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boot camp converting to females

Friday, September 29, 2017 16:42 PM
Written by Stan Maddux
Category: Local News

The state's only juvenile boot camp near LaPorte is being relocated but the facility will not be closing its doors.

Female juveniles housed by the Indiana Department of Correction in Madison County will be transferred to Camp Summit at Johnson Road and 500 West.

The 85 male offenders currently at Camp Summit will go to the Pendleton Juvenile Correctional Facility for boys where the boot camp program is being moved to.

Ike Randolph, a DOC spokesman out of Indianapolis, said the move is in response to a dramatic drop in the juvenile female offender population and rising adult female prisoner numbers.

There were close to 200 juvenile female offenders 10-years ago at the over 170 bed facility at Madison County that now houses fewer than 40 juvenile females, according to the DOC.

The space in Madison County being emptied is on the same grounds as a separate

DOC operated building strictly for adult female offenders and will be used to prevent overcrowding at the facility next door.

''It's really just make sure we're utilizing our facilities the best we can,'' said Randolph.

Randolph said there could be a cost savings from efficiencies achieved from the move but it's early to say how much.

The switch also helps families of female juvenile offenders from the northern part of the state by eliminating trips to the southern tip of Indiana for personal visits.

A significant portion of the female juveniles at Madison County are from north of Indianapolis, he said.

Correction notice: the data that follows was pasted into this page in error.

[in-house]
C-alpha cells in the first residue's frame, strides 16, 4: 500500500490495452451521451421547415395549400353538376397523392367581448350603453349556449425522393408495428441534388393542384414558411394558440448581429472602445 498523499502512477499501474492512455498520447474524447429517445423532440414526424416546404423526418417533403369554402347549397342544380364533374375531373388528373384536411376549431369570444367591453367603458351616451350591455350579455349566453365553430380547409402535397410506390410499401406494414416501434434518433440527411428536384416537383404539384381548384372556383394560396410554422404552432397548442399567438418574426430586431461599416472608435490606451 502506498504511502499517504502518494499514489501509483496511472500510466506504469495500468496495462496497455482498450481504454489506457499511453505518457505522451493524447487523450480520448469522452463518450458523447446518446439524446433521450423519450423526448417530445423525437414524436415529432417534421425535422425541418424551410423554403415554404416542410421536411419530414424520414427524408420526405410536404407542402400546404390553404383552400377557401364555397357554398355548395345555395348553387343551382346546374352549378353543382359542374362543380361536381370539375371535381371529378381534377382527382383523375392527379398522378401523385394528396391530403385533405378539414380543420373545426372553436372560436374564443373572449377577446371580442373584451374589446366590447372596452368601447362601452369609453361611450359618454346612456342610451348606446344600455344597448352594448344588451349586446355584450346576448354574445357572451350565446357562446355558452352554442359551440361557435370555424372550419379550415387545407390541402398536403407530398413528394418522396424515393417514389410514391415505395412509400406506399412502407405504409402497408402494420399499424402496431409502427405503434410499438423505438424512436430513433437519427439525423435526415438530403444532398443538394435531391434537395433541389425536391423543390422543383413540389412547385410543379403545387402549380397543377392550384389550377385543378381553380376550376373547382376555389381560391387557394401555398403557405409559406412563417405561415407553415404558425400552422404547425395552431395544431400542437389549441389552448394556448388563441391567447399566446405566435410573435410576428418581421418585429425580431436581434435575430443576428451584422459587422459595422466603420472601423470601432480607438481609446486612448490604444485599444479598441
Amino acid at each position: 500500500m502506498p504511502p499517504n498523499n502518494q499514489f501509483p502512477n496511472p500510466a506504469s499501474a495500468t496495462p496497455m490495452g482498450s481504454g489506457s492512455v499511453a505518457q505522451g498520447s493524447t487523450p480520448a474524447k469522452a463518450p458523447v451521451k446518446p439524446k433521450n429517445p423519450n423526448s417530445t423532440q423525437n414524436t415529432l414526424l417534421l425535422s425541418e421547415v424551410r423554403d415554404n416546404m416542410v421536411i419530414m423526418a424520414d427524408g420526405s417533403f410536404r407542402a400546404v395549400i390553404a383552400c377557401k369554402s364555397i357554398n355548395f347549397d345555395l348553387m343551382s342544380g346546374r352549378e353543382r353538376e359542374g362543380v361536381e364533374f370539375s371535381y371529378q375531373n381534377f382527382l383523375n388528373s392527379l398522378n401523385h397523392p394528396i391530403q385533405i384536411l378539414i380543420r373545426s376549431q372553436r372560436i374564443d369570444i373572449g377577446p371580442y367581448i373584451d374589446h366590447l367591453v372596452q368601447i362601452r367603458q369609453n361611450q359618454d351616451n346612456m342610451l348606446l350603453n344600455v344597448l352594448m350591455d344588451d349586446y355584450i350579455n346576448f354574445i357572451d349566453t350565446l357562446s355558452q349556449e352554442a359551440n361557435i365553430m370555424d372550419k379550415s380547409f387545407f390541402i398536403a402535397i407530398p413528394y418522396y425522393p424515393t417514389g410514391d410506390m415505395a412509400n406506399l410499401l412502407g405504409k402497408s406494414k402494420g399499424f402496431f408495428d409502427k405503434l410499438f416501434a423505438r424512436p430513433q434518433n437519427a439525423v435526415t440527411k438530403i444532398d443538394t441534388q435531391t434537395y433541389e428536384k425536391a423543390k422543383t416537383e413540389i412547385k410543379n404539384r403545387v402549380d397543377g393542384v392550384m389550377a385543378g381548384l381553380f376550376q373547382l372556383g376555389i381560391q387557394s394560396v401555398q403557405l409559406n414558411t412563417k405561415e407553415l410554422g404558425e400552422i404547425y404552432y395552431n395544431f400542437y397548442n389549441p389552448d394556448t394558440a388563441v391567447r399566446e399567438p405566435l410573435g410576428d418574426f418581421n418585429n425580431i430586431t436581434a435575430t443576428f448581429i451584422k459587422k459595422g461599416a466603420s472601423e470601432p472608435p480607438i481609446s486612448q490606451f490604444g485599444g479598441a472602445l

''Moving them up north places them closer to their families,'' said Randolph.

According to the DOC, the decline in juvenile female offenders has much to do with the Juvenile Detention Alternatives Initiative, a program used in close to 300 counties nationwide.

The focus of JDAI is not keeping juveniles, especially non-violent ones, locked up as they await the outcome of their court cases because of findings that young offenders kept incarcerated during that whole time have a higher chance of being sentenced to prison.

Going to prison can have a more serious impact on their prospects of future success, according to the DOC.

Randolph said Camp Summit will have to undergo only slight physical changes in the restrooms and changing the color scheme from male military to something more female appropriate.

"In particular, the arriving female juveniles will take part in making the facility "their own" by assisting in the painting of murals,'' he said.

In 2014, DOC chose to shutdown Camp Summit but after much lobbying by local state lawmakers the governor four months later reversed the decision.

Camp Summit was established in 1995 as a boot camp for male juveniles who DOC felt would respond favorably to the structure provided in the para-military style program.